actually to rehabilitate the child. the public interest is actually that these children who committed serious crimes are rehabilitated so they don't commit crimes in the future. i would say that australia, canada, france and many other countries do not allow the identification of those under 18 who are convicted of any crime. and even some states in america have that provision as well. you mentioned the evidence and the question about rehabilitation, i just wondered, in so many criminal justice debates, we had the same discussions going back years about all kinds of things to do with criminal justice,
with criminaljustice, because there isa with criminaljustice, because there is a degree of evidence on one side, but there is also a degree of emotion, you might say, which is something you read about in the newspapers which is that people are so newspapers which is that people are so horrified about certain things that they will not take the steps you are advocating? i understand the desire to know the identity of the children but in the end, do we need to? if we know the circumstances of the crime, and if we know these children are in a safe place while they are rehabilitated, is it in the public interest to give every chance of rehabilitation for that child? thank you for taking time to talk to us. australia police say they have smashed an international drug syndicate allegedly responsible for importing 258 million dollars worth of cocaine into the country. about 500 kilograms of the drug were found in new south wales and 600 kilograms were seized in tahiti on the way to australia from south america. from sydney, phil mercer reports. the police say this is the biggest haul of cocaine in australia's history. the investigation into an alleged international smuggling ring began almost three years ago.
detectives believe the criminal syndicate was using a trawler based at a fish market in sydney to meet a so—called mothership from chile to import vast quantities of drugs. more than a tonne of cocaine has been recovered from a boat north of sydney and on islands in the south pacific. we have seized 32 kilograms of heroin in fiji that we will allege was destined for australia. 600 kilograms of cocaine in tahiti that we will allege was destined for australia and that culminated on christmas night, as you all know now, with the seizure of 500 kilograms of cocaine in parsley bay near brooklyn, which was also destined for the market here in australia. 15 men have been arrested and charged with serious trafficking offences. among them are a businessman and a former australian rugby league player. investigators allege that although the gang was resilient and determined, it has been completely dismantled. this is international organised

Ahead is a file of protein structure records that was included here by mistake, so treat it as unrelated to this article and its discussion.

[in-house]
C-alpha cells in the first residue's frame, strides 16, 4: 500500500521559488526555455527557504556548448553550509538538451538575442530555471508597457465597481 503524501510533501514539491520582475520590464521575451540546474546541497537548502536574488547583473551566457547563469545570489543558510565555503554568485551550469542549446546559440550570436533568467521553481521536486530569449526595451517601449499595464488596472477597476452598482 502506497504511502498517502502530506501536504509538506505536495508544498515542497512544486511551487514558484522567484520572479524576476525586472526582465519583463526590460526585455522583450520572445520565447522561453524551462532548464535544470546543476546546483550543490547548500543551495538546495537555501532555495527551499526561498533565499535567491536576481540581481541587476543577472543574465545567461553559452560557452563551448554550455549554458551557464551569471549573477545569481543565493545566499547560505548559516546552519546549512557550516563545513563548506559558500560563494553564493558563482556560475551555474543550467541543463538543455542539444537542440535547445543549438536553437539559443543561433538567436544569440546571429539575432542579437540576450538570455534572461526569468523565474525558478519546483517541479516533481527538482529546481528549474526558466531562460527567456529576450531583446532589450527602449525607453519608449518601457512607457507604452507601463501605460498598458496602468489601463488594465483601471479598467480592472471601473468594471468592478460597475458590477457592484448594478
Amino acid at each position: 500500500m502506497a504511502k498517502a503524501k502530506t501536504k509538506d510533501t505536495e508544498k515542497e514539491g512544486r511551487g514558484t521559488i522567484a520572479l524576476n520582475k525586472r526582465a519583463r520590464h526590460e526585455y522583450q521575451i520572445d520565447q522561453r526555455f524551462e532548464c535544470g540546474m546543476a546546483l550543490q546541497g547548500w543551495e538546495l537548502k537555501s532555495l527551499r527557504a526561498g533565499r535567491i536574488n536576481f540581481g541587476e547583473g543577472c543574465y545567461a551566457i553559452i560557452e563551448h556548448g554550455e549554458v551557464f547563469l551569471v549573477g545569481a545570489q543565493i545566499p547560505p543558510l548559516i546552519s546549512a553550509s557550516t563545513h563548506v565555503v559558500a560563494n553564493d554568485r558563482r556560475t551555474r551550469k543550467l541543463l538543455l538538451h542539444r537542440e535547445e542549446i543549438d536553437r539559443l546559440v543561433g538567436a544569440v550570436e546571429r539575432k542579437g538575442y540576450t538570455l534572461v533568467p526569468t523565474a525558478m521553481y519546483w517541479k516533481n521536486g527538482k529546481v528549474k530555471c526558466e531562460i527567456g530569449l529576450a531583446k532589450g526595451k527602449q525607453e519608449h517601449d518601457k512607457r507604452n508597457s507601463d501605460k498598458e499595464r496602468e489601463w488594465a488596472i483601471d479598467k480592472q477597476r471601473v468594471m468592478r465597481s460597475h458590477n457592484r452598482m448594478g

crime syndicates trying to take advantage of our 35,000 kilometre coastline in the hope that we won't be in the area that they are in. but as is evidenced today, through cooperation and the hard work of police officers, border force officers, syndicates such as these will be taken down. law enforcement authorities say that heard this huge consignment of cocaine reached the streets of australia, the result for the community would have been devastating. hollywood actress debbie reynolds has died just a day after the death of her daughter carrie fisher. it is believed she suffered a stroke. australian police say they have made the biggest cocaine seizure in the country's history. 15 men have been
arrested. let's get a full round—up from the bbc sports centre. good morning, catherine. tottenham are just a point behind their north london rivals arsenal in the premier league table, after winning 4—1 at southampton. harry kane had gone three league matches without a goal, but he put an end to that last night. and dele alli scored twice, as southampton finished the game with 10 men. spurs stay fifth, they're 10 points behind leaders chelsea. the top sides all won their games, so the top sides all won their games, so that was important. we're still fighting, we're in a good position. we're ina fighting, we're in a good position. we're in a good position to attack the top four in the second part of the top four in the second part of the season. ahead of the old firm derby on new year's eve, celtic have stretched their lead at the top of the scottish premiership to 16 points.
they beat ross county 2—0 last night, while second—placed rangers were held to a 1—1 draw at stjohnstone. a defensive blunder allowed steven maclean to score the equaliser for the home side. there were also wins for motherwell and partick thistle. sir bradley wiggins' achievements in cycling will not be repeated, that's according to one of his former team—mates. wiggins is the most decorated british olympian, with five gold medals in his total of eight — the most recent coming in the team pursuit in rio. but speaking to me earlier, his former team—mate rob hayles said the questions over his use of performance enhancing drugs for medical reasons had cast a cloud over the end of wiggin's career. over the end of wiggins' career. it's a real shame that all this tue has come right at the end of his career. there is a cloud and it is understandable. in terms of the rules of the sport, he has broken them. the uci, the world governing